In what we view to be one of the most ridiculous “strategic” moves by a retailer in over 20 years, Urban Outfitters (URBN) has announced the acquisition of the Vetri Family group, which owns a handful of Italian food restaurants. The deal was justifiably lampooned in the media as an odd departure for a retailer, known primarily for pandering to the young, hipster crowd.
After looking at Urban Outfitters’ horrible third quarter earnings, the rationale became a bit clearer. Management is at the end of its rope and looking for ways to improve its core (slowing) business.
Investors aren’t pleased.
Urban Outfitters’ stock is getting crushed this week, falling 20%. It’s clear to us, if Urban is looking for a panacea to unlock future growth, this clearly isn’t it.
This is an extremely small deal. Vetri owns just nine Italian food restaurants located primarily in southern Philadelphia. That could help explain why Wall Street analysts didn’t even question the deal. Of the twenty-six questions asked during the third quarter earnings call, not one of the 11 participating analysts asked about the Vetri transaction.
That’s troubling, though, given the significant slowdown in Urban’s business. The company has now missed sales expectations for the third quarter in a row. So, with the Vetri acquisition, Urban is obviously stretching for growth opportunities.
The slowdown in shopper traffic has hurt other retailers too. In the past week, Macy’s (M), Kohl’s (KSS) and Nordstrom (JMN) all saw their stocks slide between 4% and 24% on lackluster retail sales data. It’s perhaps the clearest indication yet of a #LateCycle slowdown in consumer spending.
That said, Urban Outfitters has fallen harder. And faster. The stock is down 55% from its March high. Make no mistake. Even with the drawdown, the stock still isn’t a bargain and we still have lots of questions.
What's the real addressable market for each concept? How has the competitive landscape changed? And how much capital is needed to capture that growth? All in, there's no reason to think that those high-teens EBIT margins of old are 'owed' to URBN.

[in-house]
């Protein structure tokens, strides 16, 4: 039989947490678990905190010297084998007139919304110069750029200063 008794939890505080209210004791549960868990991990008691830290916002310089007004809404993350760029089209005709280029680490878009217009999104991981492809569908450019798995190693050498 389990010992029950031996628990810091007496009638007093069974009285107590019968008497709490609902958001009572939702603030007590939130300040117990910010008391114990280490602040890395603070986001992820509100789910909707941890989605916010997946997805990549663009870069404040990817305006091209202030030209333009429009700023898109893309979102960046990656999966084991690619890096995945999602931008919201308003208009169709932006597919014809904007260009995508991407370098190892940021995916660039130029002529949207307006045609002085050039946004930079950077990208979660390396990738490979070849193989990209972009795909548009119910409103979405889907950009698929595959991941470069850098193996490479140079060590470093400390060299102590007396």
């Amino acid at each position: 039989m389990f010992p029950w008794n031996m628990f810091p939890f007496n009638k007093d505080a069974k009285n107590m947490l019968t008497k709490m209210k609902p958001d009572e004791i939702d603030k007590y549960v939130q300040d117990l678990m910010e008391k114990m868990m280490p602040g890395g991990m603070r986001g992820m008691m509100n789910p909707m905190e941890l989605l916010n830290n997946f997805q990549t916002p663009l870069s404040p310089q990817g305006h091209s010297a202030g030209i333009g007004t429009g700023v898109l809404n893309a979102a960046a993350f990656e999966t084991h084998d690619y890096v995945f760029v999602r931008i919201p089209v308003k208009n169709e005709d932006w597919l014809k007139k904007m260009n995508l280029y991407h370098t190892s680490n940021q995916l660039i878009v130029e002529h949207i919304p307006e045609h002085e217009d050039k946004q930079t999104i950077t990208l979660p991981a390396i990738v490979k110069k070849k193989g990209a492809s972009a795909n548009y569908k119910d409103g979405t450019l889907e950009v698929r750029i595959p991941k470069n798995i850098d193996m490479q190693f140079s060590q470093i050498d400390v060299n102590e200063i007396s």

This might be the new normal. At least, that's what we're going with until our research changes.
But let’s parse the new Vetri “opportunity” a bit. Yes, Urban Outfitters’ target demographic might be a 25-year old consumer. Yes, 25-year old consumers might like pizza. But that doesn’t mean that URBN has earned the right to get into the pizza business.
Consider the pure logistical aspect of pivoting from owning pure retail stores to some retail-restaurant hybrid. We’re talking about a completely different level of operating scrutiny in the restaurant business, with food preparation, employee training, and FDA oversight. For starters, Urban Outfitters currently doesn’t have to monitor whether or not its employees wash their hands after leaving the restroom. Simply put, this is a fundamentally different model than anything URBN operates today.
There’s also a problem with searching for growth in an industry that is clearly declining. On the third quarter conference call, we found this comment from Urban Outfitters CEO Richard Hayne particularly odd:
“Spending on casual dining is expanding rapidly, and thus, we believe there is tremendous opportunity to expand the Pizzeria Vetri concept.”
As our Restaurants analyst Howard Penney pointed out, following the Vetri acquisition news, casual dining traffic and sales are “in a secular decline and not growing.”
click the image below to enlarge.
Are we making a mountain out of a molehill? We don’t think so. The mountain is already there, and it’s causing what has been a very well-managed company to look far outside its core.